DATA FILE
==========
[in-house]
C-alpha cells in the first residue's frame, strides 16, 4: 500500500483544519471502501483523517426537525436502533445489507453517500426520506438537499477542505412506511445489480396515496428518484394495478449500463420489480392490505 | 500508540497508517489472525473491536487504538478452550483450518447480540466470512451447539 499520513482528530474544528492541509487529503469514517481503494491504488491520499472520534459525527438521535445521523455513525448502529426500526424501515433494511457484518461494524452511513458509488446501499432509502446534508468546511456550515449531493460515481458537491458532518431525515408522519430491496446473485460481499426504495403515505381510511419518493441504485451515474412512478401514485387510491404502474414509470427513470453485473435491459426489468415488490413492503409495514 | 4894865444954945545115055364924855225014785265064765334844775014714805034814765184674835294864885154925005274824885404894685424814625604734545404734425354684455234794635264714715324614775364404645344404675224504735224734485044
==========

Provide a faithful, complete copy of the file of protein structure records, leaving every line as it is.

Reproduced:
[in-house]
C-alpha cells in the first residue's frame, strides 16, 4: 500500500483544519471502501483523517426537525436502533445489507453517500426520506438537499477542505412506511445489480396515496428518484394495478449500463420489480392490505 | 500508540497508517489472525473491536487504538478452550483450518447480540466470512451447539 499520513482528530474544528492541509487529503469514517481503494491504488491520499472520534459525527438521535445521523455513525448502529426500526424501515433494511457484518461494524452511513458509488446501499432509502446534508468546511456550515449531493460515481458537491458532518431525515408522519430491496446473485460481499426504495403515505381510511419518493441504485451515474412512478401514485387510491404502474414509470427513470453485473435491459426489468415488490413492503409495514 | 4894865444954945545115055364924855225014785265064765334844775014714805034814765184674835294864885154925005274824885404894685424814625604734545404734425354684455234794635264714715324614775364404645344404675224504735224734485044